In East Los Angeles, single-mother Jaqueline Reyes relies on the Workforce Development, Aging and Community Services Center (WDACS) for help with groceries and diapers for her eleven-month-old daughter. Unemployed at the beginning of the pandemic, Reyes is slowly regaining working hours as her business reopens. As she pays rent and other expenses on her own, support from WDACS helps Ramos reduce costs and provide for her child.


Nutritious Groceries Help Individuals Stay Healthy

As the price of groceries continues to rise, the Food Bank and partner agencies distribute nutritious food to those in need.

A healthcare worker and mother, Kari Armstrong visits My Friends House once a week for fresh produce and unprocessed goods. Currently out of work, she is grateful for access to wholesome groceries that nourish herself and her family.

Amy Browne, a senior living in South Los Angeles, also attends distributions at My Friends House for groceries such as meat and vegetables. Inflation would otherwise prevent Browne from enjoying balanced meals like chicken or salad.

Partner Agencies and Distributions Help Families Face Unexpected Food Insecurity

Accidents, illnesses and other tragedies can leave previously-employed individuals and caregivers out of work. Alondra Flores, a mother with a family of six, and Alejandro Ortiz, a father to four girls, both experienced unemployment due to health issues during the pandemic.

After her accident, Flores faced back surgery and six months of bedridden recovery. Suddenly out of work, she and her family struggled to afford food. The Central City Neighborhood Partners (CCNP) provided nutritious meals and groceries to support Flores and her children.

Similarly, in southeastern Los Angeles, Ortiz found himself unable to work after contracting COVID-19. Treated in the hospital for over a month, his wife and daughters turned to food distributions in Cudahy for help with groceries. Now, recovered and looking for steady employment, Ortiz and his family appreciate the support they’ve received during a hard time.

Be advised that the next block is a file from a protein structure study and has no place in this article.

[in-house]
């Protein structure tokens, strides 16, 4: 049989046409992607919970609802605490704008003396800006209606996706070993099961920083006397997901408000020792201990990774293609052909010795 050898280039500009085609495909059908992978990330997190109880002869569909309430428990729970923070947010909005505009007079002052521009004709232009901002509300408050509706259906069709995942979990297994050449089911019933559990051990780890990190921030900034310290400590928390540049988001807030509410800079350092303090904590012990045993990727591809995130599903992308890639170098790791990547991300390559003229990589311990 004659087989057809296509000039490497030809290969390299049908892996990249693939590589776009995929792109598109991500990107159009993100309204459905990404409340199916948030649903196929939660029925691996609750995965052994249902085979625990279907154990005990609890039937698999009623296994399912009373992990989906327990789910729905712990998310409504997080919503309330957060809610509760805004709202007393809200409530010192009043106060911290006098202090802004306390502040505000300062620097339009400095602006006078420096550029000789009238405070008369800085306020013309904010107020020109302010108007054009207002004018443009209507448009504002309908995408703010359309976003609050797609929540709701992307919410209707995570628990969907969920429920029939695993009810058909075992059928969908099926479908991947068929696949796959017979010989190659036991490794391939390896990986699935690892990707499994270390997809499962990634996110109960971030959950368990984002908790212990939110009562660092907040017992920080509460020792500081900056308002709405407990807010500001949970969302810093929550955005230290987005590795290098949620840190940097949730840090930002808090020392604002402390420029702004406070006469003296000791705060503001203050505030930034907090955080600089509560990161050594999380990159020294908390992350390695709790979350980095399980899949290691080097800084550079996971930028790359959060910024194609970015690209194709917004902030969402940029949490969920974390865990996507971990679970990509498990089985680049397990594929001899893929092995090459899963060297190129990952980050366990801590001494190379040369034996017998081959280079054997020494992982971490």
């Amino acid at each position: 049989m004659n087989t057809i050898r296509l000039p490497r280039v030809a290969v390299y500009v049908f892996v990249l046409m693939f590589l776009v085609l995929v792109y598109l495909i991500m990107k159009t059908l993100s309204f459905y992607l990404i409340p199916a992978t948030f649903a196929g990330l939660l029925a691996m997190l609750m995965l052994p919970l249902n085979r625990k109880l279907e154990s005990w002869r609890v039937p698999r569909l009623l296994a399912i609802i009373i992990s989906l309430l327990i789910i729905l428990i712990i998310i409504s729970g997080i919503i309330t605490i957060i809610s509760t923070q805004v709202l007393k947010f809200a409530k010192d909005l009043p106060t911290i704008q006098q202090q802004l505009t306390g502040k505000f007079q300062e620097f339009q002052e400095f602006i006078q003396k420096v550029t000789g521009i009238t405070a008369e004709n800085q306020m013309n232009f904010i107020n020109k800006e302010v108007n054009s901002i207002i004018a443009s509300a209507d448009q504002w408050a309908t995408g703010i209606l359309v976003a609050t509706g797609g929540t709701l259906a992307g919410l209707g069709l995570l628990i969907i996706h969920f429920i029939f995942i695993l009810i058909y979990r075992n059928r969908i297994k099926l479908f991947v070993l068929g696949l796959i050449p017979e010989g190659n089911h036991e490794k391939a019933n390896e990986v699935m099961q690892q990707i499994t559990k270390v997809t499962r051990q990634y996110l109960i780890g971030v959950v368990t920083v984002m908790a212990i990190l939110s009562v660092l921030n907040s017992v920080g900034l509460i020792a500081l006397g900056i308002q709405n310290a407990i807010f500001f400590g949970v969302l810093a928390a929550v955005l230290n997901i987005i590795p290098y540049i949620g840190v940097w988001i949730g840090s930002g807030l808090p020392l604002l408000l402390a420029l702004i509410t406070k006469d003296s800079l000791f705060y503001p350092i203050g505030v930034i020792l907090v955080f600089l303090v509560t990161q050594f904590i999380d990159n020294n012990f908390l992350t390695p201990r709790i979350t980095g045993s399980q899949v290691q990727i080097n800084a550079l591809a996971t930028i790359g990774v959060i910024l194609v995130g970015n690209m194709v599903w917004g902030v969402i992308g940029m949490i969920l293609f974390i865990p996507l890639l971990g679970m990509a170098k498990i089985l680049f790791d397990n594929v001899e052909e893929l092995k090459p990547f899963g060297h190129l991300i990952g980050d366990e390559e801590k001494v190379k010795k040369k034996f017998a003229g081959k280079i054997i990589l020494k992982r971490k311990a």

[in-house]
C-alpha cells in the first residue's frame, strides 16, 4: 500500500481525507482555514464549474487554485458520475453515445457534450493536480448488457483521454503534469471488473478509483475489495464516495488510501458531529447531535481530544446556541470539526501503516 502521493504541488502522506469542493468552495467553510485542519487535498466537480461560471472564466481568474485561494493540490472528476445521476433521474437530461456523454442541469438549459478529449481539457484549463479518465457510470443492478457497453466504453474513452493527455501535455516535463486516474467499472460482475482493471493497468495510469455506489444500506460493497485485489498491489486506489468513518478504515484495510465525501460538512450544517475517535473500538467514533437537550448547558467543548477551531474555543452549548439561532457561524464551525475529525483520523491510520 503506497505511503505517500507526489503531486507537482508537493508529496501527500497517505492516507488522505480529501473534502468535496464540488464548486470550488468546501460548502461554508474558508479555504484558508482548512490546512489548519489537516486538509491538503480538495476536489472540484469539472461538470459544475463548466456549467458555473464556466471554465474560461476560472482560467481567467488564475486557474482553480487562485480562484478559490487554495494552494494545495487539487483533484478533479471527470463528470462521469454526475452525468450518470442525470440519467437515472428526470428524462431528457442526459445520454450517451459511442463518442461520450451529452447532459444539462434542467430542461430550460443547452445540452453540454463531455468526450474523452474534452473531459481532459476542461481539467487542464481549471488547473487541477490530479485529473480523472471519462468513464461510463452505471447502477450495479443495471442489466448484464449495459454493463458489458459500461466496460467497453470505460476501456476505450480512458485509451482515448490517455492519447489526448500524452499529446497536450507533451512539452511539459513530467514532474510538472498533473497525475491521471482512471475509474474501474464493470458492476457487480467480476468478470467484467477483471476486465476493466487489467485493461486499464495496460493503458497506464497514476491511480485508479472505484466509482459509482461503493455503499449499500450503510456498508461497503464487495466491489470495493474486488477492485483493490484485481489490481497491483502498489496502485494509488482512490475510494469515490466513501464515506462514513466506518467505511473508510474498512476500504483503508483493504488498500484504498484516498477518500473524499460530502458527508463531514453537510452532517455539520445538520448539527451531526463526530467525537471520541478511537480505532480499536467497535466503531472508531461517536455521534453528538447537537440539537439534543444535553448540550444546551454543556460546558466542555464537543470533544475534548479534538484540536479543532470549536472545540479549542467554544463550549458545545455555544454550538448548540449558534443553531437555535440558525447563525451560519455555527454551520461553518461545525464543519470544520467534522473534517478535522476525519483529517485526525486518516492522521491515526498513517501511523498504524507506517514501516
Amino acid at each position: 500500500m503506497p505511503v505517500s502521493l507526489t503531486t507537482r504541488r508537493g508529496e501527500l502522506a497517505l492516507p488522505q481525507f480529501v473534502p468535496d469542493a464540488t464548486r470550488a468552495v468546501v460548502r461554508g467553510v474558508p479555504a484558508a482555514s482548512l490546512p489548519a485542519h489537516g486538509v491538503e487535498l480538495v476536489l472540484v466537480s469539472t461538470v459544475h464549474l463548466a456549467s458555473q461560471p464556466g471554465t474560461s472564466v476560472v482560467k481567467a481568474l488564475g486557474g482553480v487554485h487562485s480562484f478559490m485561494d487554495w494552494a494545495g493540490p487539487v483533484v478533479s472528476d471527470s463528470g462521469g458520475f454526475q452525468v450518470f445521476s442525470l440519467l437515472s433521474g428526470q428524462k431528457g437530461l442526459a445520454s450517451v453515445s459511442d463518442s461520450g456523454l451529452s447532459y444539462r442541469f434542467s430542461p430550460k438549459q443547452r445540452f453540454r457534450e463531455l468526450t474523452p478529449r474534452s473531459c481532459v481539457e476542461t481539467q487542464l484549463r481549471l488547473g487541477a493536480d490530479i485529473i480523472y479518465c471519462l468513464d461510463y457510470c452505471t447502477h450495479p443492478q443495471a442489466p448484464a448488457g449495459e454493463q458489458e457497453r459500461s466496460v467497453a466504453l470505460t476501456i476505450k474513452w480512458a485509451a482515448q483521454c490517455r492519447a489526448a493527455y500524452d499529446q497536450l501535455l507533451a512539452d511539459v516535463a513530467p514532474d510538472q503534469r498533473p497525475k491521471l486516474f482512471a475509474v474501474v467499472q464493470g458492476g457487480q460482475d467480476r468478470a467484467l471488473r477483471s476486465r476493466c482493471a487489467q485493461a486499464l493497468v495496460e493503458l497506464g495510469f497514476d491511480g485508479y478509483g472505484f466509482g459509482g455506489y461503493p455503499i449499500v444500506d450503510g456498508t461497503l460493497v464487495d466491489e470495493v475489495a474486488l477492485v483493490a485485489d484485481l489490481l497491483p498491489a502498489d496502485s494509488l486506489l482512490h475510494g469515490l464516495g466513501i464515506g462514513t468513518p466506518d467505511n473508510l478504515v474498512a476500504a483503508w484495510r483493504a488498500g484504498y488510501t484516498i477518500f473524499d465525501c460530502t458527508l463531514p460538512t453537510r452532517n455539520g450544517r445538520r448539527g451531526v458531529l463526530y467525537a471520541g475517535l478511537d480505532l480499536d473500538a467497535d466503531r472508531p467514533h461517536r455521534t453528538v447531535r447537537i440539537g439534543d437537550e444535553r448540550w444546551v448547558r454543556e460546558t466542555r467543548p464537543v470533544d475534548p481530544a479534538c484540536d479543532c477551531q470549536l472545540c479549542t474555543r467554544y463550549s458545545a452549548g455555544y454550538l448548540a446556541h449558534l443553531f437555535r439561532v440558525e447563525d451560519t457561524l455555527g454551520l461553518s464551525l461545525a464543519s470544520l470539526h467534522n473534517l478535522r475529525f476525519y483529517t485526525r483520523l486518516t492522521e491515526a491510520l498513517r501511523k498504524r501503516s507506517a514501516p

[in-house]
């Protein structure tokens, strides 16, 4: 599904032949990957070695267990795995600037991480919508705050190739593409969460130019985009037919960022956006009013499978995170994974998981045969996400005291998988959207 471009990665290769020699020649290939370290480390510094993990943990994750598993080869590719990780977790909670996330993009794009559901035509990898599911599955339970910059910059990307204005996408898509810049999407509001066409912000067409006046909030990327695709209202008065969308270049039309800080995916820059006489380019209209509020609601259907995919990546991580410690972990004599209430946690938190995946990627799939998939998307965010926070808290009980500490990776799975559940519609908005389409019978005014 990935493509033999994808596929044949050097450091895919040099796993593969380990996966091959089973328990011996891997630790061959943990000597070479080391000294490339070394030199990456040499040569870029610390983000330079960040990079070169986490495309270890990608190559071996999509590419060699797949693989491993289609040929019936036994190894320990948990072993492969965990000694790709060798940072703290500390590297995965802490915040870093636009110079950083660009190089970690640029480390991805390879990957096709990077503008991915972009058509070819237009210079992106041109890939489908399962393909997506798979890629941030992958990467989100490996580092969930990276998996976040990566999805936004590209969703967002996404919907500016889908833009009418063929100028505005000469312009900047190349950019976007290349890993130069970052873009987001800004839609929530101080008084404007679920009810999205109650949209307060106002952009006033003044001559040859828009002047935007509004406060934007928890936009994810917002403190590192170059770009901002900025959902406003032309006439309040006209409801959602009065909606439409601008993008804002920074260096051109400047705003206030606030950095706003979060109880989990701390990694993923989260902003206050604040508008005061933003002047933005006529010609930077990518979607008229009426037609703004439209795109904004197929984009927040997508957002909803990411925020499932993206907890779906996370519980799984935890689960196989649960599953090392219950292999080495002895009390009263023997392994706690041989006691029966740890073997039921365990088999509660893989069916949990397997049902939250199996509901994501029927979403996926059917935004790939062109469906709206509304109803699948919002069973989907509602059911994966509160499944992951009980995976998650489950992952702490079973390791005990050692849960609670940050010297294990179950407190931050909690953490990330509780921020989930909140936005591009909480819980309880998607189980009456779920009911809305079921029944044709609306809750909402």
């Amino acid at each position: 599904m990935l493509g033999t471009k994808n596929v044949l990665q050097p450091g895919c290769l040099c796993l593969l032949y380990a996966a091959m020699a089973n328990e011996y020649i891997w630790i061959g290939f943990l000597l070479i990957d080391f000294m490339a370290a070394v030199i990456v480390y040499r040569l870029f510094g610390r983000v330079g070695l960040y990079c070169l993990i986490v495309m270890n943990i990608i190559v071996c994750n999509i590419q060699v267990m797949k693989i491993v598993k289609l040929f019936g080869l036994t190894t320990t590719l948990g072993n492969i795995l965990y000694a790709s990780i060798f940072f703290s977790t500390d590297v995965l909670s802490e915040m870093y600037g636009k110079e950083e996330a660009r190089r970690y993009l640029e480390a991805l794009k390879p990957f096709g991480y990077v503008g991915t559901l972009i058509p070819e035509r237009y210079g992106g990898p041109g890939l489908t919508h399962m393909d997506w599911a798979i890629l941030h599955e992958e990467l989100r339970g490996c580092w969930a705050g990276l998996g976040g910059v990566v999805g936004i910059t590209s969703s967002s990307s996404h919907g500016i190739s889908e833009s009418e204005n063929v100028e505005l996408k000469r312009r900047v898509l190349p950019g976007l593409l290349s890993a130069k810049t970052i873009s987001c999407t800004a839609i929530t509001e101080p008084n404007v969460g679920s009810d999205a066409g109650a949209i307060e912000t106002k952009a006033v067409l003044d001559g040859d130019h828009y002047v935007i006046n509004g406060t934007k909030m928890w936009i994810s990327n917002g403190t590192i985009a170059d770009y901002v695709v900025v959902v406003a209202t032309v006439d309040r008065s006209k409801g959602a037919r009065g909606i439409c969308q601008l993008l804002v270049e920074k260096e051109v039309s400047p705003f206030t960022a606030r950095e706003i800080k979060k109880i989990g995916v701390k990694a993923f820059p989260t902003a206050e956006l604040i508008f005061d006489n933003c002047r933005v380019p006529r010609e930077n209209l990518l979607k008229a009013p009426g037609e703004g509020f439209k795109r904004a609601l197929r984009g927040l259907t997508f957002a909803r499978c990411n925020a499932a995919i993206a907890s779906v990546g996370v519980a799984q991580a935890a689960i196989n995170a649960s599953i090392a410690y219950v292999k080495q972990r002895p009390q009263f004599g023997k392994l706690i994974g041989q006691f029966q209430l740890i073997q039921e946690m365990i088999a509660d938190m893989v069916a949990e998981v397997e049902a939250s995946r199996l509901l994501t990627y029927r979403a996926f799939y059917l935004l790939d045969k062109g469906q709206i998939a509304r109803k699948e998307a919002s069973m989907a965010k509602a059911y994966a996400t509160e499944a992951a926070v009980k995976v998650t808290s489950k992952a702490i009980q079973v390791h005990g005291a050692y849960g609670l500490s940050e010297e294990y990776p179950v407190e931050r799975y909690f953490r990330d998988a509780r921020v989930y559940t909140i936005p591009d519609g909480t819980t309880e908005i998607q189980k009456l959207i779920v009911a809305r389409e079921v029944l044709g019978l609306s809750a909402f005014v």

Food insecurity can affect anyone, whether due to an unexpected accident, recent layoff or other financial burden. Individuals across all parts of LA County, with different families, experiences and backgrounds, need our support. Through providing food assistance, we allow LA residents to access nutritious meals and focus on necessities like healthcare and rent. If you’re able, please consider joining the fight against hunger today.

More Stories from the LA Regional Food Bank

Los Angeles Business Journal Honors FedEx and Jim Yukevich at 2024 Nonprofit and Corporate Citizenship Awards

At the 2024 Nonprofit and Corporate Citizenship Awards hosted by the Los Angeles Business Journal, Jim Yukevich and FedEx were celebrated .

Joining the Feeding LA Tomorrow Legacy Society: Tami

Feeding LA Tomorrow Legacy Society member Tami shares her story of how she plans to support generations to come with a lasting gift

Cutting the Ribbon at The Donald Goodman Family Foundation Volunteer Center

The LA Regional Food Bank commemorated the ribbon-cutting ceremony for The Donald Goodman Family Foundation Volunteer Center.

Helping Hands – The PazNaz Food Pantry Makes a Difference in the Community

With roots in the Pasadena area, the First Church of the Nazarene’s food pantry goes above and beyond for its neighbors. Learn more.